COVID-19 UPDATE: We are currently dispatching within expected timeframes.  Gloves, masks and hand sanitiser available here.

  • Choose Treatment
  • Online Questionnaire
  • Checkout
  • Yasmin

For illustration purposes only

An effective form of contraception


Combined Pill




In Stock

Estimated Delivery:

Friday, 2nd October
if ordered with in the next
12h 53m 13s

What is Yasmin?

Yasmin is a type of contraceptive pill used to prevent pregnancy. It contains two different female hormones, drospirenone and ethinylestradiol, and therefore belongs to the group of contraceptive pills called “combined oral contraceptive pills” or “combination pills”.


How Yasmin works

Yasmin works by:

  • Preventing ovulation (the release of an egg from your ovaries)
  • Making it harder for sperm to reach an egg, preventing fertilisation
  • Making it harder for an egg to become implanted in the lining of the womb, preventing pregnancy


How to start taking Yasmin

Yasmin is designed to be taken daily for 21 days, with a 7 day pill-free break each 21 days. You should take your pill at the same time each day and swallow it whole (with water if necessary). Do not chew or crush your pill.

Always start each packet by taking a pill from the packet marked with the correct day of the week. For example, if you begin your packet on a Monday, start by taking a pill marked ‘Monday’. Then continue to take your pill each day following the direction of the arrows on the pack until you have taken all 21.

Then for the next 7 days, take no pills. During this time, usually after 2 or 3 days, you will normally have your ‘period’ which is called a withdrawal bleed. After your 7 day break, you should start on your next packet of Yasmin.

Always start your next packet after a full 7 day break. For example, if you took your last pill on a Sunday, start your next 21 day packet on the Monday of the week following your 7 day break.

You should start your new packet of Yasmin after 7 days even if you are still bleeding.

As long as you have taken your Yasmin pills as instructed, you will not need to use extra contraception, such as condoms, during your 7 day break as you will still be protected.


If you are a new user or taking the contraceptive pill for the first time

Take one Yasmin pill on the first day of your period. This is known as day 1 of your cycle. You will then be protected against pregnancy immediately and you will not need to use other contraceptive precautions such as condoms.

You may instead take your first Yasmin pill on day 2 to 5 of your cycle, but if you do, you will need to use extra contraception such as condoms for the next 7 days.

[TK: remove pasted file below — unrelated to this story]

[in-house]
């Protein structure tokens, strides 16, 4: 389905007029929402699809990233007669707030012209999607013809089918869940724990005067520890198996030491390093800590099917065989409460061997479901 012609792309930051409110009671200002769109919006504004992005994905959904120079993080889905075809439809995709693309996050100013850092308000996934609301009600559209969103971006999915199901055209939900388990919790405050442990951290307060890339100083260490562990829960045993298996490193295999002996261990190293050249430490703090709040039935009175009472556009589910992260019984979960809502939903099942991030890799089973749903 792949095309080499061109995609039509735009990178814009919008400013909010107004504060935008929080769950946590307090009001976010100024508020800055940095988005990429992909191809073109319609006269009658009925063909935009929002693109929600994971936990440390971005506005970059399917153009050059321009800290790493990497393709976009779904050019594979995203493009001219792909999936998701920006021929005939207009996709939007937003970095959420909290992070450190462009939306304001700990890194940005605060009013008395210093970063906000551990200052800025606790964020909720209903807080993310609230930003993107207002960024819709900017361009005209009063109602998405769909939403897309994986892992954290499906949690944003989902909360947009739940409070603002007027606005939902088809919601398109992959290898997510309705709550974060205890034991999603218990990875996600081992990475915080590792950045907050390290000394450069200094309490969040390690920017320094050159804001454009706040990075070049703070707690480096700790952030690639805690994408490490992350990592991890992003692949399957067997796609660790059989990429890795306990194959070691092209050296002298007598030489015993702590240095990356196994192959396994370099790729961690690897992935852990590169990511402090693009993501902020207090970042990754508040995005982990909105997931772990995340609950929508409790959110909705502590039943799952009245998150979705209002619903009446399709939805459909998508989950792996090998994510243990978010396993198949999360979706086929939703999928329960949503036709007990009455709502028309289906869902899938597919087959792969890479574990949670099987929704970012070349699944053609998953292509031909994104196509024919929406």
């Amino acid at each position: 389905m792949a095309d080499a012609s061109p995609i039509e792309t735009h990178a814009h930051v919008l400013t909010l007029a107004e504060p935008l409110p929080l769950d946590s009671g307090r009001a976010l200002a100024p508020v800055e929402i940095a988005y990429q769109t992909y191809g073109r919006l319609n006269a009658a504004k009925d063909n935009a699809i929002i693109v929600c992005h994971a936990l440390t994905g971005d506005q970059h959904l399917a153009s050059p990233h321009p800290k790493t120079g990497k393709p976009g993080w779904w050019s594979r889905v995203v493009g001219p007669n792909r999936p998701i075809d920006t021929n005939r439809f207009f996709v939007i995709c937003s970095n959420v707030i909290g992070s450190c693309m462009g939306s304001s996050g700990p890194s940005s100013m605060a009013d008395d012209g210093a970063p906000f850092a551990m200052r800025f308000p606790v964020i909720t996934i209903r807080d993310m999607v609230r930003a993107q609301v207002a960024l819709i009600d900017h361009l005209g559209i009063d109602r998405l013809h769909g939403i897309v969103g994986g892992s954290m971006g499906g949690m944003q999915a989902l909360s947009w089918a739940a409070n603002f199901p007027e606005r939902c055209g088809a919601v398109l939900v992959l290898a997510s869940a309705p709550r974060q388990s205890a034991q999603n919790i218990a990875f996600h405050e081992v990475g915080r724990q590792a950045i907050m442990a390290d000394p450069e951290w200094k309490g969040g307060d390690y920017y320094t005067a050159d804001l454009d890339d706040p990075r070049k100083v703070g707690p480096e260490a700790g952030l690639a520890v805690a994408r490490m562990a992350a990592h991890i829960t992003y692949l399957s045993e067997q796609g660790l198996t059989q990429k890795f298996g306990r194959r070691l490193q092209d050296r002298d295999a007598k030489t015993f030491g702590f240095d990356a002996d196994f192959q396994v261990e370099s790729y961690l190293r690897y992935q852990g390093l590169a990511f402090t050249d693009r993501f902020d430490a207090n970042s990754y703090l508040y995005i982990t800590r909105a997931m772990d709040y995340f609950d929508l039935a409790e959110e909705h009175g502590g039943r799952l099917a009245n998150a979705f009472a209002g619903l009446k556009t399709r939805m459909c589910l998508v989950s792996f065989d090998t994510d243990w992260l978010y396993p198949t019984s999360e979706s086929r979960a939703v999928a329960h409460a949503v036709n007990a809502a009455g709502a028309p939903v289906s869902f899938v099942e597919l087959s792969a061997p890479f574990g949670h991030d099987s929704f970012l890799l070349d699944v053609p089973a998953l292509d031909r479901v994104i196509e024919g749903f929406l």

Switching to Yasmin from another contraceptive pill

If you are switching to Yasmin from a different combination pill, preferably take your first Yasmin the day after your last active pill. You will not experience a bleed this month.

Alternatively, take your first Yasmin pill after your 7 day pill-free break or after your last inactive pill. (Some forms of the pill have 7 inactive pills that you take on your 7 day break, instead of taking no pills at all.)

You can take your first Yasmin pill on any day if you are switching from the progesterone only (or POP) pill. But you will need to use additional contraception such as condoms for the first 7 days of taking Yasmin.

If you are taking Yasmin after using a combination contraceptive patch or vaginal ring, consult with your doctor for advice on taking Yasmin.


What should I do if I miss a pill?

Missing a Yasmin pill means being 12 or more hours late taking your pill.

If you are less than 12 hours late taking your Yasmin:

  • Take your pill as soon as possible, even if that means taking 2 pills in one day and carry on with your pack as normal. You will still be protected against pregnancy.

If you are more than 12 hours late taking your Yasmin, then your protection against pregnancy may be reduced. If you had unprotected sexual intercourse in the week before missing 1 or more Yasmin pills, you may be pregnant and you should speak to your doctor.

Your risk of becoming pregnant increases with the more pills that you miss. If you have missed more than 1 pill, you should speak to your doctor. Your risk will also be different depending when in your cycle you missed your Yasmin pill.

If you are more than 12 hours late taking your pill between days 1 to 7:

  • Take your missed pill as soon as you can, even if that means taking two pills in one day. You should use extra contraception such as condoms for the next 7 days.